Thomas Abraham, writing for The New York Times, asks:
[Why are] global health programs… fragmented along disease-specific lines, rather than addressing multiple diseases and helping to strengthen basic health services. The same children who need to be vaccinated against polio also need to be reached by other immunization programs, receive bed nets from the malaria program, and benefit from nutrition and safe-water initiatives.
While donors have often pledged to work together to integrate disease initiatives, the way global health programs are structured makes integration, or even cooperation, difficult.
Most aid and donor funding is earmarked for specific health issues; the campaigns in turn are required to meet specific targets related to the diseases for which they have received money.
Thus the malaria program has no real interest in helping polio immunization, since this is not what its funding is for. The polio program similarly has no stake in helping measles immunization, which it would see as a distraction from its primary aim of eradicating polio.
Could the same be said about literacy here in the U.S.? There are a lot of different programs working to improve literacy in this country, but these programs are also fragmented—in this case, along age-specific or need-specific lines. Some programs are focused on getting books to kids, while others provide tutors for adults, and others concentrate on showing parents how to enhance the development of their children’s early literacy skills—to cite three examples.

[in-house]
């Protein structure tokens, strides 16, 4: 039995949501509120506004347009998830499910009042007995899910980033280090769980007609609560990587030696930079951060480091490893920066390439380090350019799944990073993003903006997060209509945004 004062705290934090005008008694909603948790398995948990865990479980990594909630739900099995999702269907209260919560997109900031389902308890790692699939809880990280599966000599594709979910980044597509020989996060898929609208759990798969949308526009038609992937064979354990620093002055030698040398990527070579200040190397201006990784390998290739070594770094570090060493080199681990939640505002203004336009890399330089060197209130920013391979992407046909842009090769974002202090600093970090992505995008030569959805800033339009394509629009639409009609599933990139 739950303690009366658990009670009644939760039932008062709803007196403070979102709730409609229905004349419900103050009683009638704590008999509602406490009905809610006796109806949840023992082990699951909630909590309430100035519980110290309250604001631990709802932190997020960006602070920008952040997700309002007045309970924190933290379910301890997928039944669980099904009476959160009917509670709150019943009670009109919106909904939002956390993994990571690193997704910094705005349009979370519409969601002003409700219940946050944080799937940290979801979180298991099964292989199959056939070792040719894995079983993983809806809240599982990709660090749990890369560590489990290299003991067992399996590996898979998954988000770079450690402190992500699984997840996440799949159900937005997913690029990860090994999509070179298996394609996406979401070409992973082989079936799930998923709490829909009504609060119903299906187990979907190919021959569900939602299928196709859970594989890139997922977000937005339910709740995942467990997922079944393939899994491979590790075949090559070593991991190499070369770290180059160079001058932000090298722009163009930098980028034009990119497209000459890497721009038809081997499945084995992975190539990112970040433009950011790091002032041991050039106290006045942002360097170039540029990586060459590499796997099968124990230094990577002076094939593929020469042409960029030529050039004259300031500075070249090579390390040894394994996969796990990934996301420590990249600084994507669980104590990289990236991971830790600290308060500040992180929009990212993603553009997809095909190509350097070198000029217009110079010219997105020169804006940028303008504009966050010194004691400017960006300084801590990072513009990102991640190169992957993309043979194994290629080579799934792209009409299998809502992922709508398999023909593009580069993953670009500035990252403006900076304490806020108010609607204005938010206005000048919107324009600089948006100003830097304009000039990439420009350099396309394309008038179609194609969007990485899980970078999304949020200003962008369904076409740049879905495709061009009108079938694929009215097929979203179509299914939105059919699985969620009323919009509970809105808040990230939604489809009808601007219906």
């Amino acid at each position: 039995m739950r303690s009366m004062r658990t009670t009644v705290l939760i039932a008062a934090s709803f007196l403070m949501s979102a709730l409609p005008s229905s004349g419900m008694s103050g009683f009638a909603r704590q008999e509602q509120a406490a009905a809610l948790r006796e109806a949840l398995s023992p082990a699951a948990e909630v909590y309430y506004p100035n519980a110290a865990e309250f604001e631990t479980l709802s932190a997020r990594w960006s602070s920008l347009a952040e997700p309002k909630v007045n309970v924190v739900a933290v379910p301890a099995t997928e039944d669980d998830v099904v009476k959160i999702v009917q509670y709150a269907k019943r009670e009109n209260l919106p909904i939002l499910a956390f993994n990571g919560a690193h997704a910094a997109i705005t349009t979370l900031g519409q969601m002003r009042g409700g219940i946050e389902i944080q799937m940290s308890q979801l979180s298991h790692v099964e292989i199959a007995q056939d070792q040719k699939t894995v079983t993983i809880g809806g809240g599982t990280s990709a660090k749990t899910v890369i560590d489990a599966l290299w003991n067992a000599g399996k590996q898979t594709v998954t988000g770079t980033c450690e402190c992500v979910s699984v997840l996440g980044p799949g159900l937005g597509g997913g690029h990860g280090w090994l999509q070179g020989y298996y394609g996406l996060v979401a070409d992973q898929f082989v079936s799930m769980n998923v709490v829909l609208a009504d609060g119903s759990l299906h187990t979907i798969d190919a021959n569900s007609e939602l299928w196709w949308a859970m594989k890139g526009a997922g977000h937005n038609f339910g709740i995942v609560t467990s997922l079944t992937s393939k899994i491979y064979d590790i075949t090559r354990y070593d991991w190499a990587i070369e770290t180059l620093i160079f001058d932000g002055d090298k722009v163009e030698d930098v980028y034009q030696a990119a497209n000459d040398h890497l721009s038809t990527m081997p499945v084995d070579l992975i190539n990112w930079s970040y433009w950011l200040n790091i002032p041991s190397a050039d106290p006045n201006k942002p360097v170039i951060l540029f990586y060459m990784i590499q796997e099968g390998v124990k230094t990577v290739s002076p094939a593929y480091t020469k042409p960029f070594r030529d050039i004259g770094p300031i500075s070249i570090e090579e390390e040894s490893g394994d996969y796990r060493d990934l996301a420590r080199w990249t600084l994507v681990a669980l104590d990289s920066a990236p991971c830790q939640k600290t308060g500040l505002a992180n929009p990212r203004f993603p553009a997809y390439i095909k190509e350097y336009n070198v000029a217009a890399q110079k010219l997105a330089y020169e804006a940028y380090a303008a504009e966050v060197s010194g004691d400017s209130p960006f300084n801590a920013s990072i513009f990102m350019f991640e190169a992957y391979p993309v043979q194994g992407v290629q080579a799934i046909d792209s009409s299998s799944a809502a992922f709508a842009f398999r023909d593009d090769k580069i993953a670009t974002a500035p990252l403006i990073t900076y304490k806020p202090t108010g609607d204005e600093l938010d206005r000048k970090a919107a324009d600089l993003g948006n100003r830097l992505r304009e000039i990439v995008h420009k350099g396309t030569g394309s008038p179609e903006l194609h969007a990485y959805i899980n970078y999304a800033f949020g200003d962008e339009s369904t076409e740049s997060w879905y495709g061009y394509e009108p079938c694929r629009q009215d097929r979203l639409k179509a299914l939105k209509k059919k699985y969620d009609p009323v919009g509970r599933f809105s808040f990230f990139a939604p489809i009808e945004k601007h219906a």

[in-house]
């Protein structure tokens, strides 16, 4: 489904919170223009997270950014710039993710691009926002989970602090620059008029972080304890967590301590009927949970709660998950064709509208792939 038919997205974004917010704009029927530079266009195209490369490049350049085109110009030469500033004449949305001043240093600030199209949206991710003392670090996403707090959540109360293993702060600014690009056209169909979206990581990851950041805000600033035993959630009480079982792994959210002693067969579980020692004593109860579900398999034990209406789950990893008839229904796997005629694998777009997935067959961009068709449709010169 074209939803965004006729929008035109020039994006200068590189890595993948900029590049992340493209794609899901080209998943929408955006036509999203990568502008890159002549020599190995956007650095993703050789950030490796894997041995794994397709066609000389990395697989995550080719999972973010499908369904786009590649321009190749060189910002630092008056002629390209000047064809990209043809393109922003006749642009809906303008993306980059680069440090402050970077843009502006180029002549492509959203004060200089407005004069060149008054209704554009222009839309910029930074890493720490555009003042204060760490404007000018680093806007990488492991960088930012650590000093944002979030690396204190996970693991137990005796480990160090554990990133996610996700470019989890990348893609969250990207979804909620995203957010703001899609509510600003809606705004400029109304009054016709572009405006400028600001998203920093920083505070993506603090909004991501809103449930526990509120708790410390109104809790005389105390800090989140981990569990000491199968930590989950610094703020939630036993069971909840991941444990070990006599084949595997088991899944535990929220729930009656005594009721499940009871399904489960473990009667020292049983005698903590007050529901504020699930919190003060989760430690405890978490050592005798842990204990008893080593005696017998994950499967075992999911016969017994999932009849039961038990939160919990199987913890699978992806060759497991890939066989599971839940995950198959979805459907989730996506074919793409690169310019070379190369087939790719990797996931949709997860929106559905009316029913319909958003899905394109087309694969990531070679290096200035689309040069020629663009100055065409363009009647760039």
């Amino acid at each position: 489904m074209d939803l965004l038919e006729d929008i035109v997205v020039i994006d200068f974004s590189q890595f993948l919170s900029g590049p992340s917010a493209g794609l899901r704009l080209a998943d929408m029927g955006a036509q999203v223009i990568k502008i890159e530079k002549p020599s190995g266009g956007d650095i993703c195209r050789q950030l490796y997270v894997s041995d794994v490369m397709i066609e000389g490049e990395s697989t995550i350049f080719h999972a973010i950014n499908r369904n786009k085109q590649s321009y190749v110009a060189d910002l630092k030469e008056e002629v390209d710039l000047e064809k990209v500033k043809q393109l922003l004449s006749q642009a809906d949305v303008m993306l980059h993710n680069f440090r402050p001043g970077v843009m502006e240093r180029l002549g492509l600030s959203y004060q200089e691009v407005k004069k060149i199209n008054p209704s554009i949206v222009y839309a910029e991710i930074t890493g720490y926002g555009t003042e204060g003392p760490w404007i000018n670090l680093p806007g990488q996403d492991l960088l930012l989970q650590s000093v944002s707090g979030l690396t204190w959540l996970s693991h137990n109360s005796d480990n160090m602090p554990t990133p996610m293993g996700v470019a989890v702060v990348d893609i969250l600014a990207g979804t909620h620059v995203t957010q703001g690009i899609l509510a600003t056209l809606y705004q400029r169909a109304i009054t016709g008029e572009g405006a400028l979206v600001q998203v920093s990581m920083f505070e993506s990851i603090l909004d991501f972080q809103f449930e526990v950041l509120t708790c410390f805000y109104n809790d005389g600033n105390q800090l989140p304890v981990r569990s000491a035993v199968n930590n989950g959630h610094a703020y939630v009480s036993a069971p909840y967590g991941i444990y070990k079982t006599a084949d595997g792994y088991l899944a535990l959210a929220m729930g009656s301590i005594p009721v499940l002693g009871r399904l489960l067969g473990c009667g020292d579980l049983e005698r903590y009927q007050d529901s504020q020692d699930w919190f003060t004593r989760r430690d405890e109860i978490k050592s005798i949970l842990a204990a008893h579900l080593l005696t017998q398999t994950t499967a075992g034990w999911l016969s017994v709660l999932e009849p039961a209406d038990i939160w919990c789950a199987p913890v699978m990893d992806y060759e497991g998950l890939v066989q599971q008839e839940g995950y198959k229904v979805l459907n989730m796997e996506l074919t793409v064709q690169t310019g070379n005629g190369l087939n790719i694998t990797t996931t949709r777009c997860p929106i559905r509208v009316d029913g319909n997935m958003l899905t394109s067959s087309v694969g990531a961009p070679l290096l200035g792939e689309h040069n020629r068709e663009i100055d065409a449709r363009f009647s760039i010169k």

Further, I’d argue that these efforts are not structured in a way that makes integration between them easy. Efforts to improve children’s literacy don’t usually coordinate with programs for adults, groups that work to get books to kids don’t necessarily connect with efforts to engage parents, and groups that work to engage parents don’t necessarily work with adult literacy groups. And so on. Even within adult education, community-based organizations are sometimes working separately from institutional programs at community colleges or public schools. We’re often competing for the same dollars, too, and often from the same funders.
If I were to design, from scratch, a community-based model to improve literacy skills, I’d provide incentives for all of these groups to not only coordinate, but to organize that collective effort around the specific needs of community members.
via The NYTimes.com.